De­bate has emerged in re­cent years over whether col­leges should be in­volved in sex­ual-as­sault probes at all. Nearly half en­dorsed the view that as a se­ri­ous crime, sex­ual as­sault should be in­ves­ti­gated only by the po­lice. But 83 per­cent said that if a vic­tim chooses not to go to po­lice but still wants an in­ci­dent in­ves­ti­gated, schools should be re­quired to do so.

There was a gen­der split on an­other key ques­tion: whether it is more un­fair for an in­no­cent per­son to get kicked out of col­lege af­ter a sex­ual-as­sault ac­cu­sa­tion, or for a per­son who com­mits a sex­ual as­sault to get away with it.

Men were di­vided, with 49 per­cent see­ing ex­pul­sion of the in­no­cent as the greater injustice and 42 per­cent tak­ing the other side. But by a de­ci­sive 20-point mar­gin, women viewed it as more un­fair for an as­sailant to go un­pun­ished.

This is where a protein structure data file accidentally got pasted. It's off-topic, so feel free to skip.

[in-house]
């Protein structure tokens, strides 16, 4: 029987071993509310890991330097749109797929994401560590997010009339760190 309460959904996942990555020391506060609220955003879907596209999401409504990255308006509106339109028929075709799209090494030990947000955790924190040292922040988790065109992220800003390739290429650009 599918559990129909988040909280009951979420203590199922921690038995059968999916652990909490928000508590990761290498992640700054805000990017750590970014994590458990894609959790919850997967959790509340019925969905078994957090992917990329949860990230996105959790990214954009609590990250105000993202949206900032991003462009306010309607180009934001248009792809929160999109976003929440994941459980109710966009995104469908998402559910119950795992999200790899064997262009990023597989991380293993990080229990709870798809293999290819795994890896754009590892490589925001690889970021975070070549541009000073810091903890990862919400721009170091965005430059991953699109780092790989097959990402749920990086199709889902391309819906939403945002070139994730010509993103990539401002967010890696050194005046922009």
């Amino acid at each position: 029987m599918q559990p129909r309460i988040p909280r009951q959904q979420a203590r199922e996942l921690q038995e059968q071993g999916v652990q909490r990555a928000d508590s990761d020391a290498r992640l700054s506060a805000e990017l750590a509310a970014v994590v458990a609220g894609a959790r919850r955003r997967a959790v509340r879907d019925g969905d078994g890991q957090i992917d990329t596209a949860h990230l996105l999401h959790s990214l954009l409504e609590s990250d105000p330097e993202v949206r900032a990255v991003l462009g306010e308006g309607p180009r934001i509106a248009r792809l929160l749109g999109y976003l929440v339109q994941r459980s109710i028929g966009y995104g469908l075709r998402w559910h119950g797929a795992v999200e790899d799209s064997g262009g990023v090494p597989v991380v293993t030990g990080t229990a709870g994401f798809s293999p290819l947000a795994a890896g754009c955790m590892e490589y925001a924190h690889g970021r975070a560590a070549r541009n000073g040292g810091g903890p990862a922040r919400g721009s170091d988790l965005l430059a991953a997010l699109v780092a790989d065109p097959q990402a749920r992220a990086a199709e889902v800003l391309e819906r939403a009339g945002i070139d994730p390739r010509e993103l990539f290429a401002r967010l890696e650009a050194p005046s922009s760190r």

Kristina Erick­son, 23, said she pur­sued pun­ish­ment af­ter her sec­ond sex­ual as­sault at Beloit Col­lege in Wis­con­sin. The first time, she said, she was “kind of wrestling around” in a dorm with a man she knew when things turned sex­ual. “I told him to stop,” she said. “He thought I was jok­ing. I froze.”

Erick­son never re­ported that in­ci­dent, even though she later con­cluded it was rape. The sec­ond time, she said, a drunk man stuck his hand up her skirt in Jan­uary 2013 as she walked past him in the crowded base­ment of a fra­ter­nity house. She shoved his hand away and yelled at him. Soon af­ter, she filed a com­plaint with the col­lege. A sanc­tions let­ter shows the al­leged as­sailant re­ceived a sus­pen­sion.